While Earth Day is traditionally celebrated on one day of the year, Western students are eager to expand the celebration across a week with an array of events and activities.

“This year we wanted to focus on diversity in the environmental movement and celebrating that and trying to increase the diversity in the people coming to the Environmental Center events,” said AS Environmental Center Coordinator Monica Tonty.

Starting off Earth Week is the Earth Day Festival on Saturday, April 19 from 12 - 5 p.m. at the Performing Arts Center Plaza from 12 - 5 p.m. Regional artists Juniper Stills, Well Wishers and Buyani Nguni will perform and free food will be catered by the Students for Sustainable Food from 12 - 3 p.m. The club has been planning the menu since last quarter with the theme “global food made locally.”

You can also take a walk in the Sehome Hill Arboretum and enjoy nature while bird watching. There will also be opportunities to square dance and do yoga.

“I’m most excited for the festival. I think it’s going to be a lot of fun. Last year there was a lot of dancing,” Tonty said.

Along with the celebration, there will be information about environmental issues and volunteer opportunities. At 2 p.m. Tara Villalba from the organization Community to Community will speak about how food consumption has environmental impacts, the way the American food system is structured and how corporate control of food is endangering communities and health. C2C is a women-led grassroots organization that encourages making positive changes to make communities more sustainable. While the festival is free, donations will be accepted to benefit C2C.

On April 21, the Students for Sustainable Water will be celebrating the official ban of bottled water bottles on campus in the Viking Union Multipurpose Room from 5 - 6 p.m.

“For the last three years, our club has been working on getting the sales of bottled water off of campus,” said President of Students for Sustainable Water Michelle Danney.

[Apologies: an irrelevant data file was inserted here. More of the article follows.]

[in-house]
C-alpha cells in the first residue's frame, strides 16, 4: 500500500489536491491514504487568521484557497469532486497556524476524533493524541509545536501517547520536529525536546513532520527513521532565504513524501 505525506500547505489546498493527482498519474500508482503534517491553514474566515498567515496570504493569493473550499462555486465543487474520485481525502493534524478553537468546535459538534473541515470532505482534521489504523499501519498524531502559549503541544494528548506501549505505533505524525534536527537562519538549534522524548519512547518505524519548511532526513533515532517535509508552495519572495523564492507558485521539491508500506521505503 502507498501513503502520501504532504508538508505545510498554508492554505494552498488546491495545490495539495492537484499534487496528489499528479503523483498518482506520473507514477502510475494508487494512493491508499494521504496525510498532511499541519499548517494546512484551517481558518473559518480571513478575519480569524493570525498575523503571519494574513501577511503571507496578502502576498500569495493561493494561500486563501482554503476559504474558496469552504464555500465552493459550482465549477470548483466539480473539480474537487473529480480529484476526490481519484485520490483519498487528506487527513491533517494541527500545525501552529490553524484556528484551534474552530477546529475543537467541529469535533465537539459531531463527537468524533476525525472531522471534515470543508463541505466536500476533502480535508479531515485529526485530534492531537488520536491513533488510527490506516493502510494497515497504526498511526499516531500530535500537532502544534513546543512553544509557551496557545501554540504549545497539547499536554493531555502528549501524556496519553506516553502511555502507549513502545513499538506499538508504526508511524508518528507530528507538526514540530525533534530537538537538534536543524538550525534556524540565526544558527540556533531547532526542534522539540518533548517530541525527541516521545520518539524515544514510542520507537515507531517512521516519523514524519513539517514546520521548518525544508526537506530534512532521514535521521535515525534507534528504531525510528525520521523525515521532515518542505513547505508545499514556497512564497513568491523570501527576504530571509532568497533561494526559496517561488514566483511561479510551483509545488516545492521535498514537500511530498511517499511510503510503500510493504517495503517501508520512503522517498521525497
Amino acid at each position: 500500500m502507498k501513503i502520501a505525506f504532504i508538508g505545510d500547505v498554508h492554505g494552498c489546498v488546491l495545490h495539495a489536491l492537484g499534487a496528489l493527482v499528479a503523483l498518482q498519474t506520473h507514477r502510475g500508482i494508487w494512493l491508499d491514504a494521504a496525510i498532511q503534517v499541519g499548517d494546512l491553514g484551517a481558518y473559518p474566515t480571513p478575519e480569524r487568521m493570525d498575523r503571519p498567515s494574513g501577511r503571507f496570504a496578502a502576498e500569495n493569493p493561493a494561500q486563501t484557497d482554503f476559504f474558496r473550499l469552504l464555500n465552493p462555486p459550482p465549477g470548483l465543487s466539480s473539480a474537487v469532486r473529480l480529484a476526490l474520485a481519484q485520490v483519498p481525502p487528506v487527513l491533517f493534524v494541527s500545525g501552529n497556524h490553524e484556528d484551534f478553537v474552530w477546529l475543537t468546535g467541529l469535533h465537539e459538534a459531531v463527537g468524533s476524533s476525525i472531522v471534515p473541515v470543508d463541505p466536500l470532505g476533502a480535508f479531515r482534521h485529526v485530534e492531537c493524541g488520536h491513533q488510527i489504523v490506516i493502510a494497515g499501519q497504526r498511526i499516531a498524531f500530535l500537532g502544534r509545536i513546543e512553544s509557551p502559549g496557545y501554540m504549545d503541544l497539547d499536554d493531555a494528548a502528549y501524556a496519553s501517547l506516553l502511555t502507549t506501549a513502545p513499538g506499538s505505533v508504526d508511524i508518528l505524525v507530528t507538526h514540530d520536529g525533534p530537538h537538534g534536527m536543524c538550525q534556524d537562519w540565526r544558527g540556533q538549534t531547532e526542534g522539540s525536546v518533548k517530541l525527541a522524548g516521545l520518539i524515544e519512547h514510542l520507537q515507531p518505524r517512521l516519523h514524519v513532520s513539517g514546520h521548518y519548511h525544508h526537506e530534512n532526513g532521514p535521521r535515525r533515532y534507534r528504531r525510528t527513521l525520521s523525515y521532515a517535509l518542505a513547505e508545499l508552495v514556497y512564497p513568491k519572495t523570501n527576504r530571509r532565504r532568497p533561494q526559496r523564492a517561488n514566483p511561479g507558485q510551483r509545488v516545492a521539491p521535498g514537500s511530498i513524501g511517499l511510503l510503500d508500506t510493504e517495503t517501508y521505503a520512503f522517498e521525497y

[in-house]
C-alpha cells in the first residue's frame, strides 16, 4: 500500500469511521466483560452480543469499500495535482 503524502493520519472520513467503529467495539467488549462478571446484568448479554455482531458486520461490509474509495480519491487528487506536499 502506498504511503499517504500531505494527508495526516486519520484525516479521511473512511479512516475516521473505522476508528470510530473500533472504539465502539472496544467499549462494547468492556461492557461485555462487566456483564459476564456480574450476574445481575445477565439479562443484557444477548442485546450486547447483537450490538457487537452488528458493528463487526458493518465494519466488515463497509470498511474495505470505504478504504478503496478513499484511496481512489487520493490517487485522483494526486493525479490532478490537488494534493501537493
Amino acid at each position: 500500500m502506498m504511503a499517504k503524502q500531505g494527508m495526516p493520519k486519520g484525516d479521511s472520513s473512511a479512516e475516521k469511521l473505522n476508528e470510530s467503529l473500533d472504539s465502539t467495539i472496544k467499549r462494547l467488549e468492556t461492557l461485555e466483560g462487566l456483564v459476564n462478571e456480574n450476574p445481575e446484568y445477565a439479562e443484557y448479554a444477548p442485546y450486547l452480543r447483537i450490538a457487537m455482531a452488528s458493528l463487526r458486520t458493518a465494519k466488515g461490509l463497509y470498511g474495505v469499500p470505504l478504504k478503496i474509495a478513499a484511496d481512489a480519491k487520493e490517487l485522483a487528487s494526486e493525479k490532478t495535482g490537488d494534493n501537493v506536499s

The club was first able to create an initiative on the spring ballot in 2012 that passed with a 74 percent vote. The following year, they looked for campus-wide support to get faculty and staff on board by meeting with the faculty senate and talking with deans throughout the university to ask them to consider adopting a pledge and to take action to make their area more bottled water free. Huxley, Fairhaven and the AS adopted a policy to go bottled water free.

“We’ve been working really hard on a committee to make this implementation actually happen and successfully got put in place on April 1,” Dannehy said. “This event that we’re having is to celebrate that victory and to thank all of the people who supported us along the way.”

April 22 will feature a workshop led by another local environmental organization called Canopy Collective in Viking Union 464 from 4 - 6:30 p.m. They will be speaking on “Building an Eco Feminist World.” The workshop will introduce the concept of eco-feminism as well as strategies for building up for local social justice work. A limited number of spots are available for this event, so if you’re interested in attending, RSVP by e-mailing as.earth@wwu.edu.

Another event to take part in is one of the green campus tours presented by the Office of Sustainability on Tuesday and Thursdays. They will be showing examples of sustainability across campus from 12 - 1 p.m. starting in the VU sixth floor lobby. Most of the highlights of the tour will come from projects supported by the green energy fee.

On April 23 from 6 - 8 p.m, students can attend the Roots-Campfire, a bonfire meant to bring students and professors together.

“It’s hard for students to talk casually with their professors. So it’s an opportunity for them to hang out and mingle,” said Tonty. “We invited all of the faculty to share what inspires them to be part of environmentalism and how they got started. Last year it was a lot of fun. It was probably one of the most inspirational events that I’ve gone to.”

The final event will be co-sponsored by the Ethnic Student Center on April 24 from 5 - 7 p.m. titled, “Changing agri[CULTURE].” This will be a discussion-based event led by local food activists. It will address food deserts - places generally in low-income communities lacking access to healthy, organic foods. The event will conclude in the Outback Farm to make cob-oven pizzas and engage in planting activities.